‘Most Grievous Crisis I Have Ever Seen’: Biden DOJ Motives Questioned During FACE Act Hearing
On Tuesday, the House Judiciary Committee held a subcommittee hearing to address the federal government’s lack of prosecution of perpetrators of the dozens of attacks that have taken place against pregnancy resource centers and churches in the wake of the leaked Dobbs Supreme Court decision last May, despite statutory authority to do so under the FACE Act, as well as the targeting of pro-life activists.
The Freedom of Access to Clinic Entrances (FACE) Act (1994) made it a federal crime to obstruct the entrance to an abortion facility. But as noted by Family Research Council’s Arielle Del Turco during her testimony before the subcommittee, the FACE Act also provided that “whoever … by force or threat of force or by physical obstruction, intentionally injures, intimidates or interferes with or attempts to injure, intimidate or interfere with any person lawfully exercising or seeking to exercise the First Amendment right of religious freedom at a place of religious worship … or intentionally damages or destroys the property of a place of religious worship” would be subject to federal prosecution.
Del Turco went on to testify that there were “565 attacks against churches from January 2018 to April 2023,” and that this year “will be on track to have the highest number of church attacks over the past six years.” The types of attacks committed included “vandalism, arson, bomb threats, gun-related incidents, and interruption of worship services — all of which are punishable under the FACE Act.”
An additional 87 attacks have been catalogued against pregnancy resource centers and pro-life groups since the Dobbs leak last May. However, as noted by subcommittee chairman Rep. Mike Johnson (R-La.), “The Biden administration has rarely enforced this statute to protect these organizations that are covered. … The Justice Department to date has brought only four indictments against pro-abortion activists, all of which were related to a single ‘Jane’s Revenge’ attack in Florida.”
Johnson further asserted that there appears to be two-tiered system of justice being enforced by the Biden administration. “While these radical left-wing groups go unpunished, the Justice Department has at the same time unleashed federal law enforcement on pro-life advocates,” he observed.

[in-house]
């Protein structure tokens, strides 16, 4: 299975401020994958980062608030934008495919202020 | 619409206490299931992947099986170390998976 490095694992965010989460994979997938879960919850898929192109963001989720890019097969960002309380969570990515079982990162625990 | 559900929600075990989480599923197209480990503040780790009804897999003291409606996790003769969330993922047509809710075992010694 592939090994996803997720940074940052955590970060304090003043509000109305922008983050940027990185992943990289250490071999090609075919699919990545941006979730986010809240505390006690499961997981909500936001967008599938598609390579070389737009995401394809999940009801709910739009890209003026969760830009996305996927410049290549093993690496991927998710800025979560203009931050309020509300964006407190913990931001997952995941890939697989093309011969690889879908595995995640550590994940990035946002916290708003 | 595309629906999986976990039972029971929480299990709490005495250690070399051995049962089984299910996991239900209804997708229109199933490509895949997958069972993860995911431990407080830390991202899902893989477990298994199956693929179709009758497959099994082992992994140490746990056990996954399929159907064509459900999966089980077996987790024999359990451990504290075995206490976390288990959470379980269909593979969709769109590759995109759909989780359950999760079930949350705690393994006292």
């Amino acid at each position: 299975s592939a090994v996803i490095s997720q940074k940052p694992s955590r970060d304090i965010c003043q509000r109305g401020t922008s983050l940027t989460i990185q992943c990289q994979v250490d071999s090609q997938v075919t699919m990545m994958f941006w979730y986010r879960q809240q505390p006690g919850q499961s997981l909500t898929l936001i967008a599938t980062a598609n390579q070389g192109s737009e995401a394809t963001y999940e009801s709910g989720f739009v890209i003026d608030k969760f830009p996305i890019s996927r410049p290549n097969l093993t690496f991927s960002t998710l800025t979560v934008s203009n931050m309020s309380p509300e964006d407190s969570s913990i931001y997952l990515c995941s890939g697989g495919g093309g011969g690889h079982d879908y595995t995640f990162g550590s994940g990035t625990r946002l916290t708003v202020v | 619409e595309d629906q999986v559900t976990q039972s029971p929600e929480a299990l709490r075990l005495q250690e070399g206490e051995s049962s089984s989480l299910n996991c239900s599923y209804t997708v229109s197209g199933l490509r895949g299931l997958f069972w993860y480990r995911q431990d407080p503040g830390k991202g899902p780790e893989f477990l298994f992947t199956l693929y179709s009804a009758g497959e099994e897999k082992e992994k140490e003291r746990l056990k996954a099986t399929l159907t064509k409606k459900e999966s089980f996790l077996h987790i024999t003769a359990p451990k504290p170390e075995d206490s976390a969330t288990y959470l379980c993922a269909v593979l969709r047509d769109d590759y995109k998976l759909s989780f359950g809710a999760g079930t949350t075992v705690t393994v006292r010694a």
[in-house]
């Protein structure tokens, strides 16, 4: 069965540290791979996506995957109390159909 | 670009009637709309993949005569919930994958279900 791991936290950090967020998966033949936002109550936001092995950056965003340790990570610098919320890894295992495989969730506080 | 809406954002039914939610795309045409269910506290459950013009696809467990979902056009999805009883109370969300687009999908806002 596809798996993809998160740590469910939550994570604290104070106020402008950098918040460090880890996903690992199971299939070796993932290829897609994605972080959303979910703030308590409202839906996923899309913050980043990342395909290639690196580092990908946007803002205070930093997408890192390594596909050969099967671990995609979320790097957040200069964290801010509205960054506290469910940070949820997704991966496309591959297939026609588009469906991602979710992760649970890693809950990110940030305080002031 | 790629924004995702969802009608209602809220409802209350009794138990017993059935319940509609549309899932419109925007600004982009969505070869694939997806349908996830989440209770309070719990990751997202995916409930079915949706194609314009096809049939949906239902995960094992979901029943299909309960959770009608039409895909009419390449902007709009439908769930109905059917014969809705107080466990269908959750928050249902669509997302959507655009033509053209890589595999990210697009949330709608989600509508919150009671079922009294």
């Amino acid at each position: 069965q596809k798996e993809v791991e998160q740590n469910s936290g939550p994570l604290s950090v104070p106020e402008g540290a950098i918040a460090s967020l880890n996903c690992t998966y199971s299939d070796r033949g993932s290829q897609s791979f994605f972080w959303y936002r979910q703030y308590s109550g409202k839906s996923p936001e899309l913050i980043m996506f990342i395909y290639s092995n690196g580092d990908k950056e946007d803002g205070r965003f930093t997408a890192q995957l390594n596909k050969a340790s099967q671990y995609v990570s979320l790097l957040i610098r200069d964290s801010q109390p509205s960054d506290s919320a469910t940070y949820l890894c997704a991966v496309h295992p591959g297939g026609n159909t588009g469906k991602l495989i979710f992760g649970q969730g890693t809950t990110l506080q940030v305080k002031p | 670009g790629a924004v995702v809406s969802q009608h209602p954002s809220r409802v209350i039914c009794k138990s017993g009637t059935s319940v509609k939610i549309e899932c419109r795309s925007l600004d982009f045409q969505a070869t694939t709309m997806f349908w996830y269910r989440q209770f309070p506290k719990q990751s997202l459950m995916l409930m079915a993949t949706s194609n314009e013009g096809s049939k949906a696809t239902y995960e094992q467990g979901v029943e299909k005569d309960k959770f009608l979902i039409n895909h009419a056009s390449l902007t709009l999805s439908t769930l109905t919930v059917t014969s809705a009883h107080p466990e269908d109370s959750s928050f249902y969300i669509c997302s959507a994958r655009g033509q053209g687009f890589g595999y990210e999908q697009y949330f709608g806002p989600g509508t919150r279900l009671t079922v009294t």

One such advocate was Mark Houck, who testified about what happened to him last September. The married father of seven and devout Catholic relayed the story of how a minor altercation in October 2021 involving himself, his 12-year-old son, and a pro-abortion escort near a Planned Parenthood facility in Philadelphia led to a dawn raid of his home by up to 20 armed FBI agents in front of his wife and young children almost a year after the incident in question. Despite having previously offered to turn himself in to authorities, and despite local prosecutors declining to take up the case, the Justice Department charged Houck with felony violation of the FACE Act, and he faced up to 11 years in prison. He was later unanimously acquitted of the charges by a jury.
In response to Rep. Jim Jordan’s (R-Ohio) question about why the Justice Department chose to target him, Houck was frank. “The intention was to humiliate me, to scare my children, and to instill fear into pro-life America.”
Rep. Dan Bishop (R-N.C.) later drilled down on the questionable enforcement priorities that the Biden administration appeared to be engaging in in light of the Constitution. In a fiery exchange with Bishop, Rep. Mary Gay Scanlon (D-Pa.) claimed that the reason Houck was targeted by the Justice Department was because he “was a well-known aggressive participant in demonstrations outside facilities in Philadelphia …”
“Ahh, so they picked him because he was a [pro-life] activist … so they make him a target,” Bishop exclaimed in response. “Let me tell you what that is. That is called selective prosecution in violation of the Constitution. You cannot make prosecutorial decisions because you want to make an example out of somebody who is a ‘well-known’ pro-life activist. You can’t do that. That’s unconstitutional. … [This] deepens the concern about the Justice Department and the FBI. If that is the answer, then … we see institutional corruption. Despite the First Amendment rights of Americans, [we are seeing] politicized prosecutorial activity. … [This is] the most grievous crisis that I have ever seen in this country.”
Dan Hart is senior editor at The Washington Stand.